Currently, residents who are 14 years of age and older may apply to the MVC for a non-driver identification card, for a fee of $24. The card is issued solely for the purpose of providing identification and is not a license to drive.
The legislation requires the MVC chief to promulgate rules and regulations as may be necessary to effectuate the bill. The bill would take effect on the first day of the seventh month next following the date of enactment.

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McKnight, Chiaravalloti, Pintor Marin, Holley, Wimberly & Quijano Bill to Teach K-8 Students Financial Literacy Clears Assembly

(TRENTON) – Legislation sponsored by Assembly Democrats Angela McKnight, Nicholas Chiaravalloti, Eliana Pintor Marin, Jamel Holley, Benjie Wimberly and Annette Quijano to require school districts in New Jersey to teach financial literacy to elementary and middle school students was approved 58-10-3 by the full Assembly on Monday.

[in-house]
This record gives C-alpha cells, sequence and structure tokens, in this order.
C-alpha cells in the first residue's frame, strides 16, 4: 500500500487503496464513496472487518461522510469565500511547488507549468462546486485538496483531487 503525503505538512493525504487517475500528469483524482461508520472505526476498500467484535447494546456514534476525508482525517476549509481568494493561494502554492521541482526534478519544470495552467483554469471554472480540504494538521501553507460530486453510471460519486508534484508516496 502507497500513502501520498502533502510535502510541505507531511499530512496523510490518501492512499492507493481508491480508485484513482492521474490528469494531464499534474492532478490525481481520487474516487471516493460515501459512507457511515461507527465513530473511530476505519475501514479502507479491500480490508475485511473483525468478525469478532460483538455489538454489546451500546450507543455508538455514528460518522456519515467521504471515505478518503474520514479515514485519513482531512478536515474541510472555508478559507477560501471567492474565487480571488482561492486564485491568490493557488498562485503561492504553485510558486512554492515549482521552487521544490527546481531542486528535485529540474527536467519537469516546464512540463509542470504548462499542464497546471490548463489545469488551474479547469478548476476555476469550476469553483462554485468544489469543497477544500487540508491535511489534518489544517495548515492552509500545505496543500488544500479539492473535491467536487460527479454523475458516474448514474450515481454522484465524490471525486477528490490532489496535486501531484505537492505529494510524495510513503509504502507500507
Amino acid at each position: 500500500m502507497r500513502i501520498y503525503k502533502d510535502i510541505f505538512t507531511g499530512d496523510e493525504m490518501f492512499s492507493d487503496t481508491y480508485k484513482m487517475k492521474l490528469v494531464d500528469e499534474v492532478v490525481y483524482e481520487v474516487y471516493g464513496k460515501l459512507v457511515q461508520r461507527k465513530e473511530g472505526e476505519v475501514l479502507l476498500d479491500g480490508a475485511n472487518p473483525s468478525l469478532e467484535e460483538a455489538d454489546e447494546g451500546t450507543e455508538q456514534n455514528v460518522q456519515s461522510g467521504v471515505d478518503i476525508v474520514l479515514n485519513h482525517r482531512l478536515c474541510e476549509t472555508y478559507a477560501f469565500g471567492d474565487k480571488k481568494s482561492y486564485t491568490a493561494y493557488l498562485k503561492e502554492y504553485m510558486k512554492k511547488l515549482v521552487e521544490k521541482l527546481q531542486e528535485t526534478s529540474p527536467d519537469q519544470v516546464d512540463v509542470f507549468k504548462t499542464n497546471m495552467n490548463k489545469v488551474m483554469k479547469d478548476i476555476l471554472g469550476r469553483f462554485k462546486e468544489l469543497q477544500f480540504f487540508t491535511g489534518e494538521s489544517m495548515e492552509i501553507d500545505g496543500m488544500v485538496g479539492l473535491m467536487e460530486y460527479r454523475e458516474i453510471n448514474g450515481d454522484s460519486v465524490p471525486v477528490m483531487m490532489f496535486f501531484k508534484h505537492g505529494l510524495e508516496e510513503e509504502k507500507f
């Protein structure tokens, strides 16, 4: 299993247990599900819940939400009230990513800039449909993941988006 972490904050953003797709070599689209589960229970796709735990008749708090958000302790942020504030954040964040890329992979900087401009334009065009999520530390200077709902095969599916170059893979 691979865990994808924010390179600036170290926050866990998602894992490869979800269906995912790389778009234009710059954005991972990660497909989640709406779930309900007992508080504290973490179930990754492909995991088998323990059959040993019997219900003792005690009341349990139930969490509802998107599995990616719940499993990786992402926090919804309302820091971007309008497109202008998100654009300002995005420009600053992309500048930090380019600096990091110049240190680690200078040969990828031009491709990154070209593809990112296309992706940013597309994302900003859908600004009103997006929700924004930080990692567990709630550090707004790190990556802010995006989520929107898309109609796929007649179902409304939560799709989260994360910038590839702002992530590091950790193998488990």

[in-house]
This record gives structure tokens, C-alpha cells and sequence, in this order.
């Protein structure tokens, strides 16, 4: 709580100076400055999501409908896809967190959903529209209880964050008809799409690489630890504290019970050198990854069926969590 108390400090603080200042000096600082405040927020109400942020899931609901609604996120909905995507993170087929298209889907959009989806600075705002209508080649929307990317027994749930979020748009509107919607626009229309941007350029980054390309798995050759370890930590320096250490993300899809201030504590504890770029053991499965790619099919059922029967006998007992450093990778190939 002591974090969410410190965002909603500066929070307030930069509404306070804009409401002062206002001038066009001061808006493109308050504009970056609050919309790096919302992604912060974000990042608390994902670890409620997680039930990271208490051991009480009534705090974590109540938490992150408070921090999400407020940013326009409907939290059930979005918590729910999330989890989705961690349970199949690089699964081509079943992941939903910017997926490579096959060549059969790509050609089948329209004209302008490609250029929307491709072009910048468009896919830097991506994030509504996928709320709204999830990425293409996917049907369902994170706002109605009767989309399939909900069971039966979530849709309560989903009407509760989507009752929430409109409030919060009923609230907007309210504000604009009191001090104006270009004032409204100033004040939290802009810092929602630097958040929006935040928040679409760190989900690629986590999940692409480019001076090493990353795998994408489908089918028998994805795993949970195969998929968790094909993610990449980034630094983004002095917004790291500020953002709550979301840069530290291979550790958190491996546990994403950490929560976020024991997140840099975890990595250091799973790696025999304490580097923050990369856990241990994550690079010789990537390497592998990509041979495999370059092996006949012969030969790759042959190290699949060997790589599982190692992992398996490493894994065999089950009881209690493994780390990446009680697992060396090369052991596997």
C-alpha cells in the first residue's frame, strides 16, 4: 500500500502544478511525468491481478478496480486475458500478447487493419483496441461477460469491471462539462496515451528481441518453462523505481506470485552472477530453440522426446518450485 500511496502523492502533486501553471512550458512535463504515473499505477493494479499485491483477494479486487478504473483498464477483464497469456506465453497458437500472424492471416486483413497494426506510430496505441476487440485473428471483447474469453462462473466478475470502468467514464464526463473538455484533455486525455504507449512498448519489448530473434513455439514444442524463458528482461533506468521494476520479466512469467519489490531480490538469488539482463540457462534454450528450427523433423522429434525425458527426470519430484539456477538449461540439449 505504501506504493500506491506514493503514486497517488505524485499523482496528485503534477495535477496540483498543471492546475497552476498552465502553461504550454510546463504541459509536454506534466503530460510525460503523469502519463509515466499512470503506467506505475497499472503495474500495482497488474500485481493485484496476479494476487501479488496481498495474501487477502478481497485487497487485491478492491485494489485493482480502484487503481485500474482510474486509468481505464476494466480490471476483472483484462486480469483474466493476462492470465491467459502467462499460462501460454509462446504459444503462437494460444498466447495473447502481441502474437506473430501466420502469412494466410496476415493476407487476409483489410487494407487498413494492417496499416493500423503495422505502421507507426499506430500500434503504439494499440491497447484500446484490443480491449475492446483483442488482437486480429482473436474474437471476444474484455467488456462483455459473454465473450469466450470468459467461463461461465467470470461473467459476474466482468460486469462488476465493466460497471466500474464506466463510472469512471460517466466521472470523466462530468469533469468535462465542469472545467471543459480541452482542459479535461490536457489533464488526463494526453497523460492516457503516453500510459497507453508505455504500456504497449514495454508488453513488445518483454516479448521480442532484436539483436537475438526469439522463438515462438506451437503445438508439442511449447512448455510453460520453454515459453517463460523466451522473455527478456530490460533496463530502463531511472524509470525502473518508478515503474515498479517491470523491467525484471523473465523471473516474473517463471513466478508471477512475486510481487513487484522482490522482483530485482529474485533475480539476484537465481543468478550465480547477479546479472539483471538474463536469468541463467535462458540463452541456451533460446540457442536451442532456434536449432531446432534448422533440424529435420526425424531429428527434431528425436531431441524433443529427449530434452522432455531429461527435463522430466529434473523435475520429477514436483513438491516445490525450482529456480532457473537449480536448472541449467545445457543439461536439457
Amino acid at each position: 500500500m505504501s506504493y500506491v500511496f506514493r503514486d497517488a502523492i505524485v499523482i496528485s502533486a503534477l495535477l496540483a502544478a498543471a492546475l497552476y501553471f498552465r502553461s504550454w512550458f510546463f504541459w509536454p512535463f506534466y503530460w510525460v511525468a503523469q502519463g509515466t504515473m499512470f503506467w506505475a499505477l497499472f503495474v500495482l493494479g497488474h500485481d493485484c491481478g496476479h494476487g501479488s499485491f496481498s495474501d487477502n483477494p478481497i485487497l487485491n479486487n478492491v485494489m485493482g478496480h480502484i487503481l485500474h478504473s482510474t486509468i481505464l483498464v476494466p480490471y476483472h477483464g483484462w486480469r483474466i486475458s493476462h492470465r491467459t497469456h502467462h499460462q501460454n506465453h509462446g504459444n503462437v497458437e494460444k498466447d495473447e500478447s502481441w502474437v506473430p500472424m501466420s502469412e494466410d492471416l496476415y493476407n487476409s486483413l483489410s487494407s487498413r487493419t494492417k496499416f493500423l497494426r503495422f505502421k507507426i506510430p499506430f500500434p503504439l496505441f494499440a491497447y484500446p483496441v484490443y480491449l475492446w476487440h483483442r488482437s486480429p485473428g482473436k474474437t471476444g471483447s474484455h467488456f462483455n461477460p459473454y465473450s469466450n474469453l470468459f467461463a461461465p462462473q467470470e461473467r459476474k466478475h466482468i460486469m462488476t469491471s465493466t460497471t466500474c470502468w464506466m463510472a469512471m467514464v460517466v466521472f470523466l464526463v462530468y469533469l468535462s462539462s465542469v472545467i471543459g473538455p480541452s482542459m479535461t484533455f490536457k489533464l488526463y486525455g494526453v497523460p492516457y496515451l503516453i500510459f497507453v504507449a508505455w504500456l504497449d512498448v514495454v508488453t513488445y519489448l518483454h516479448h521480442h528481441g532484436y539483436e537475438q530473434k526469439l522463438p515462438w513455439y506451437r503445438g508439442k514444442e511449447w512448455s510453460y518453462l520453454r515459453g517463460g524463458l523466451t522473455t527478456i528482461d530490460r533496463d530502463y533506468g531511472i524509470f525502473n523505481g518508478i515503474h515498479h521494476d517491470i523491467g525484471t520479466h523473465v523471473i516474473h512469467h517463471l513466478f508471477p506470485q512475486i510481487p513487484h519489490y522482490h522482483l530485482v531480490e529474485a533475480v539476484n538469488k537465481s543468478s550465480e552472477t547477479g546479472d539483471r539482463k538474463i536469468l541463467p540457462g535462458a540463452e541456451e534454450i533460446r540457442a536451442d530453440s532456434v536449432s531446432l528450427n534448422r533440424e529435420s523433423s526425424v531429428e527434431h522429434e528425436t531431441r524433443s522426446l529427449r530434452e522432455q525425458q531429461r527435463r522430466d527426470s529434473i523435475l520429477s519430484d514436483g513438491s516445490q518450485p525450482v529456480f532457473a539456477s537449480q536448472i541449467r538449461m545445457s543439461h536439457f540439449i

“One of the most important lessons a person can learn is how to manage their money. Many young people go into adulthood knowing little about finances, and end up making decisions that cost them in the long run,” said McKnight (D-Hudson). “Teaching our kids early about the importance of managing their money and making sound financial decisions can prevent them from making costly mistakes and set them on the right financial path.”
“Many young people don’t understand the importance of being financially responsible until they’ve already taken a few missteps. These poor decisions can hurt their credit when they are branching out on their own and need it the most,” said Chiaravalloti (D-Hudson). “We don’t expect them to be experts, but they should have a basic understanding of how money works and how it affects their lives.
“The earlier we instill this message, the better financial decisions they will make as adults,” said Pintor Marin (D-Essex).